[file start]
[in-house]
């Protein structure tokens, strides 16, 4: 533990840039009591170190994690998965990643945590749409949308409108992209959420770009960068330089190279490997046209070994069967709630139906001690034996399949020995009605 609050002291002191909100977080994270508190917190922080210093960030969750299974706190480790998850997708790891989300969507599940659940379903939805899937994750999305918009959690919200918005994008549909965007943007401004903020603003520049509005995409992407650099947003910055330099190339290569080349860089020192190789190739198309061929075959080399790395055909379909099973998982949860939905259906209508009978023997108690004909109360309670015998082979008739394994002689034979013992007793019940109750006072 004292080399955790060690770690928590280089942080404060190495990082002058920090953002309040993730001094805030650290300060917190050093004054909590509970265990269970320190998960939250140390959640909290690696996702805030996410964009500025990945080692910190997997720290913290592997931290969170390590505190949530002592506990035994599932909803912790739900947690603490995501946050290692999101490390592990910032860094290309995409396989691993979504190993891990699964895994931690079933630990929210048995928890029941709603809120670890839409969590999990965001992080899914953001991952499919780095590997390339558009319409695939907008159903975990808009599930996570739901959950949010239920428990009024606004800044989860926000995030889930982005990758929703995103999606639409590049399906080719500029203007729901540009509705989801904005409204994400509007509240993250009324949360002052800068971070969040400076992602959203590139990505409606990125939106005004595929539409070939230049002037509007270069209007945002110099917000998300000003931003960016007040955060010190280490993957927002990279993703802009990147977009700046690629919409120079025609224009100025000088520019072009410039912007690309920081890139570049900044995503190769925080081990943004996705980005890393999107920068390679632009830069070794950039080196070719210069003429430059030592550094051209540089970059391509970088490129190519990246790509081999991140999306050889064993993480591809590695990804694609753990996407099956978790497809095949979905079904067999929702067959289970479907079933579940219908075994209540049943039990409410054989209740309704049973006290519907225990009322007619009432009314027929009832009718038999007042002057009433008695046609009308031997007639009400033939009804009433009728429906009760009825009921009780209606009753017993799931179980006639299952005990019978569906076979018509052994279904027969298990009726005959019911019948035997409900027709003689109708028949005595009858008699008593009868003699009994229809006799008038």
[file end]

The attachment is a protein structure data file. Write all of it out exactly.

[in-house]
């Protein structure tokens, strides 16, 4: 533990840039009591170190994690998965990643945590749409949308409108992209959420770009960068330089190279490997046209070994069967709630139906001690034996399949020995009605 609050002291002191909100977080994270508190917190922080210093960030969750299974706190480790998850997708790891989300969507599940659940379903939805899937994750999305918009959690919200918005994008549909965007943007401004903020603003520049509005995409992407650099947003910055330099190339290569080349860089020192190789190739198309061929075959080399790395055909379909099973998982949860939905259906209508009978023997108690004909109360309670015998082979008739394994002689034979013992007793019940109750006072 004292080399955790060690770690928590280089942080404060190495990082002058920090953002309040993730001094805030650290300060917190050093004054909590509970265990269970320190998960939250140390959640909290690696996702805030996410964009500025990945080692910190997997720290913290592997931290969170390590505190949530002592506990035994599932909803912790739900947690603490995501946050290692999101490390592990910032860094290309995409396989691993979504190993891990699964895994931690079933630990929210048995928890029941709603809120670890839409969590999990965001992080899914953001991952499919780095590997390339558009319409695939907008159903975990808009599930996570739901959950949010239920428990009024606004800044989860926000995030889930982005990758929703995103999606639409590049399906080719500029203007729901540009509705989801904005409204994400509007509240993250009324949360002052800068971070969040400076992602959203590139990505409606990125939106005004595929539409070939230049002037509007270069209007945002110099917000998300000003931003960016007040955060010190280490993957927002990279993703802009990147977009700046690629919409120079025609224009100025000088520019072009410039912007690309920081890139570049900044995503190769925080081990943004996705980005890393999107920068390679632009830069070794950039080196070719210069003429430059030592550094051209540089970059391509970088490129190519990246790509081999991140999306050889064993993480591809590695990804694609753990996407099956978790497809095949979905079904067999929702067959289970479907079933579940219908075994209540049943039990409410054989209740309704049973006290519907225990009322007619009432009314027929009832009718038999007042002057009433008695046609009308031997007639009400033939009804009433009728429906009760009825009921009780209606009753017993799931179980006639299952005990019978569906076979018509052994279904027969298990009726005959019911019948035997409900027709003689109708028949005595009858008699008593009868003699009994229809006799008038």